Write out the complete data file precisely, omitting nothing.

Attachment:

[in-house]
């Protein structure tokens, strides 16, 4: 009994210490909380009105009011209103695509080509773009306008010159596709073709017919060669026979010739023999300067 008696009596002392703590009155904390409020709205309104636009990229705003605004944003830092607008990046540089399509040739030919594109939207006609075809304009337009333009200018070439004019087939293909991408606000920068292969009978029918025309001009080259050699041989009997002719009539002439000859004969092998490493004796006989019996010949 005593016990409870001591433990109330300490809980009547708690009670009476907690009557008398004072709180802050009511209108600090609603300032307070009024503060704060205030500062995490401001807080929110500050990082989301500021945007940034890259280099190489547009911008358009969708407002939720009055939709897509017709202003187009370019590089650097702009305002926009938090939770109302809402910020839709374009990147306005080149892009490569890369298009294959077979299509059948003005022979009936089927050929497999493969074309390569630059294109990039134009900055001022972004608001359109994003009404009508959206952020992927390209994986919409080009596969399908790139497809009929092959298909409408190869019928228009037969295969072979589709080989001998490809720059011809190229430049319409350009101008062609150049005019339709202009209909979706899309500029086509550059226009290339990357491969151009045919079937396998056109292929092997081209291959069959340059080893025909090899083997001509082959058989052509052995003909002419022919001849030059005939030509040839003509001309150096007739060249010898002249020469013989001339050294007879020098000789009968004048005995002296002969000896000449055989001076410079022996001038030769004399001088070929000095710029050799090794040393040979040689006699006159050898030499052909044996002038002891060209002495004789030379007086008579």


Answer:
[in-house]
């Protein structure tokens, strides 16, 4: 009994210490909380009105009011209103695509080509773009306008010159596709073709017919060669026979010739023999300067 008696009596002392703590009155904390409020709205309104636009990229705003605004944003830092607008990046540089399509040739030919594109939207006609075809304009337009333009200018070439004019087939293909991408606000920068292969009978029918025309001009080259050699041989009997002719009539002439000859004969092998490493004796006989019996010949 005593016990409870001591433990109330300490809980009547708690009670009476907690009557008398004072709180802050009511209108600090609603300032307070009024503060704060205030500062995490401001807080929110500050990082989301500021945007940034890259280099190489547009911008358009969708407002939720009055939709897509017709202003187009370019590089650097702009305002926009938090939770109302809402910020839709374009990147306005080149892009490569890369298009294959077979299509059948003005022979009936089927050929497999493969074309390569630059294109990039134009900055001022972004608001359109994003009404009508959206952020992927390209994986919409080009596969399908790139497809009929092959298909409408190869019928228009037969295969072979589709080989001998490809720059011809190229430049319409350009101008062609150049005019339709202009209909979706899309500029086509550059226009290339990357491969151009045919079937396998056109292929092997081209291959069959340059080893025909090899083997001509082959058989052509052995003909002419022919001849030059005939030509040839003509001309150096007739060249010898002249020469013989001339050294007879020098000789009968004048005995002296002969000896000449055989001076410079022996001038030769004399001088070929000095710029050799090794040393040979040689006699006159050898030499052909044996002038002891060209002495004789030379007086008579």